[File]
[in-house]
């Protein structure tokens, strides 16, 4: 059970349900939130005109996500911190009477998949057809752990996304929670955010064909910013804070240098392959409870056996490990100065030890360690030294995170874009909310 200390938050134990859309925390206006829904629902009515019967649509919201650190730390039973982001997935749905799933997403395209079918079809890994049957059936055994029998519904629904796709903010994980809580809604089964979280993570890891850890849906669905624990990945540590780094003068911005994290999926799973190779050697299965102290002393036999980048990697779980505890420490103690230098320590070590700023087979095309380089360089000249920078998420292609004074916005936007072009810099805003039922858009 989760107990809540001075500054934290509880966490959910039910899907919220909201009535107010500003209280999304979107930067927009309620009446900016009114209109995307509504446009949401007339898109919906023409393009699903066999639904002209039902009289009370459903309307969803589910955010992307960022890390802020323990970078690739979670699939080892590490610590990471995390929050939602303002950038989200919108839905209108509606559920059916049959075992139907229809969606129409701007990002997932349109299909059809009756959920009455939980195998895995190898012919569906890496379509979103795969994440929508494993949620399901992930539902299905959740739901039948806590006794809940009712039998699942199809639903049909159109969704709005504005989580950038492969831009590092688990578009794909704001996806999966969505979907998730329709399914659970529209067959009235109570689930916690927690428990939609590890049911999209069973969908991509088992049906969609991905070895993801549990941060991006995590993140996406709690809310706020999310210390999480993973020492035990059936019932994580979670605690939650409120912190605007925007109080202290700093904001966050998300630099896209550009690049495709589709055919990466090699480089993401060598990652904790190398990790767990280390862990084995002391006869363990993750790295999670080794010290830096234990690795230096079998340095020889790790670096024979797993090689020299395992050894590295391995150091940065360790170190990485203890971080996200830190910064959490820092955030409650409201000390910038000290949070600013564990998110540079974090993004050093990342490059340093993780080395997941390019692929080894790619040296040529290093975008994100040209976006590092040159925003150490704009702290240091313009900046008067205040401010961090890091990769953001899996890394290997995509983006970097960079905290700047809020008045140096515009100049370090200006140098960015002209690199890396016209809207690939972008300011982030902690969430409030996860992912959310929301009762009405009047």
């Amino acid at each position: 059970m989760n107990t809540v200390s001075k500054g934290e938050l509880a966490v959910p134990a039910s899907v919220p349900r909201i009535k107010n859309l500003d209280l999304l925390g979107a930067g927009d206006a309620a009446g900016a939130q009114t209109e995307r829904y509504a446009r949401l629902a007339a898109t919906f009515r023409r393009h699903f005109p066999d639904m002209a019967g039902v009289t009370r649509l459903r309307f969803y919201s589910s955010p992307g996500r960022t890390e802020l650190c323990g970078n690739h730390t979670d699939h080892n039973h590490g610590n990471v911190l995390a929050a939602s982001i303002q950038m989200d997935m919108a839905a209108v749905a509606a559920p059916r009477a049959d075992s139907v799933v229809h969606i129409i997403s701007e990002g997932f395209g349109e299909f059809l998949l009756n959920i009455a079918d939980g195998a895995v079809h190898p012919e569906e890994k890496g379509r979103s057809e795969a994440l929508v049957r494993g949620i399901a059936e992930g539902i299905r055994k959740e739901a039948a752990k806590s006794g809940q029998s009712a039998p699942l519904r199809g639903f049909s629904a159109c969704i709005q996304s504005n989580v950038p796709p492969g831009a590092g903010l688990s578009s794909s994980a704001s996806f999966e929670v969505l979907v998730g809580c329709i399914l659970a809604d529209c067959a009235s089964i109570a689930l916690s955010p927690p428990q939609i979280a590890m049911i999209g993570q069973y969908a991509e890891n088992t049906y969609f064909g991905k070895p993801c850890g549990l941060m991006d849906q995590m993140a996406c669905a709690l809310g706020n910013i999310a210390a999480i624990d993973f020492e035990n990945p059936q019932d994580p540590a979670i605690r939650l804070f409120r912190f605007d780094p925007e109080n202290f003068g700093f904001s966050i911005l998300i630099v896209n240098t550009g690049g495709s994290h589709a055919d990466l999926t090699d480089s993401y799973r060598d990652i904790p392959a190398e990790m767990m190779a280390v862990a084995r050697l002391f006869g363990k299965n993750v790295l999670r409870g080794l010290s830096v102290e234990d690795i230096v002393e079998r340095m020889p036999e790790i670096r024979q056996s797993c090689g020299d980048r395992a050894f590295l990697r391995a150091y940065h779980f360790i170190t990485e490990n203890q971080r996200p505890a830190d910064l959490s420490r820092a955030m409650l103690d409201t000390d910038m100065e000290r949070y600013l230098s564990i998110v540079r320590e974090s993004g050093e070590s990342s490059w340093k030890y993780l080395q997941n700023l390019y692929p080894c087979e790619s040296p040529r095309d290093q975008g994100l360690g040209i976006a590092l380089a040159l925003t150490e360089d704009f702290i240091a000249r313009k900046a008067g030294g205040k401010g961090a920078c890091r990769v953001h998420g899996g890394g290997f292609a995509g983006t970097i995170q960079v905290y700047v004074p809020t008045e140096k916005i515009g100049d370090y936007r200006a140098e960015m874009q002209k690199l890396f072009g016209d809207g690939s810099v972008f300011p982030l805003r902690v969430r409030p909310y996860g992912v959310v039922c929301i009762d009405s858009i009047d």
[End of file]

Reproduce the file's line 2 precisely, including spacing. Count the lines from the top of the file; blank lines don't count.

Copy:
């Protein structure tokens, strides 16, 4: 059970349900939130005109996500911190009477998949057809752990996304929670955010064909910013804070240098392959409870056996490990100065030890360690030294995170874009909310 200390938050134990859309925390206006829904629902009515019967649509919201650190730390039973982001997935749905799933997403395209079918079809890994049957059936055994029998519904629904796709903010994980809580809604089964979280993570890891850890849906669905624990990945540590780094003068911005994290999926799973190779050697299965102290002393036999980048990697779980505890420490103690230098320590070590700023087979095309380089360089000249920078998420292609004074916005936007072009810099805003039922858009 989760107990809540001075500054934290509880966490959910039910899907919220909201009535107010500003209280999304979107930067927009309620009446900016009114209109995307509504446009949401007339898109919906023409393009699903066999639904002209039902009289009370459903309307969803589910955010992307960022890390802020323990970078690739979670699939080892590490610590990471995390929050939602303002950038989200919108839905209108509606559920059916049959075992139907229809969606129409701007990002997932349109299909059809009756959920009455939980195998895995190898012919569906890496379509979103795969994440929508494993949620399901992930539902299905959740739901039948806590006794809940009712039998699942199809639903049909159109969704709005504005989580950038492969831009590092688990578009794909704001996806999966969505979907998730329709399914659970529209067959009235109570689930916690927690428990939609590890049911999209069973969908991509088992049906969609991905070895993801549990941060991006995590993140996406709690809310706020999310210390999480993973020492035990059936019932994580979670605690939650409120912190605007925007109080202290700093904001966050998300630099896209550009690049495709589709055919990466090699480089993401060598990652904790190398990790767990280390862990084995002391006869363990993750790295999670080794010290830096234990690795230096079998340095020889790790670096024979797993090689020299395992050894590295391995150091940065360790170190990485203890971080996200830190910064959490820092955030409650409201000390910038000290949070600013564990998110540079974090993004050093990342490059340093993780080395997941390019692929080894790619040296040529290093975008994100040209976006590092040159925003150490704009702290240091313009900046008067205040401010961090890091990769953001899996890394290997995509983006970097960079905290700047809020008045140096515009100049370090200006140098960015002209690199890396016209809207690939972008300011982030902690969430409030996860992912959310929301009762009405009047």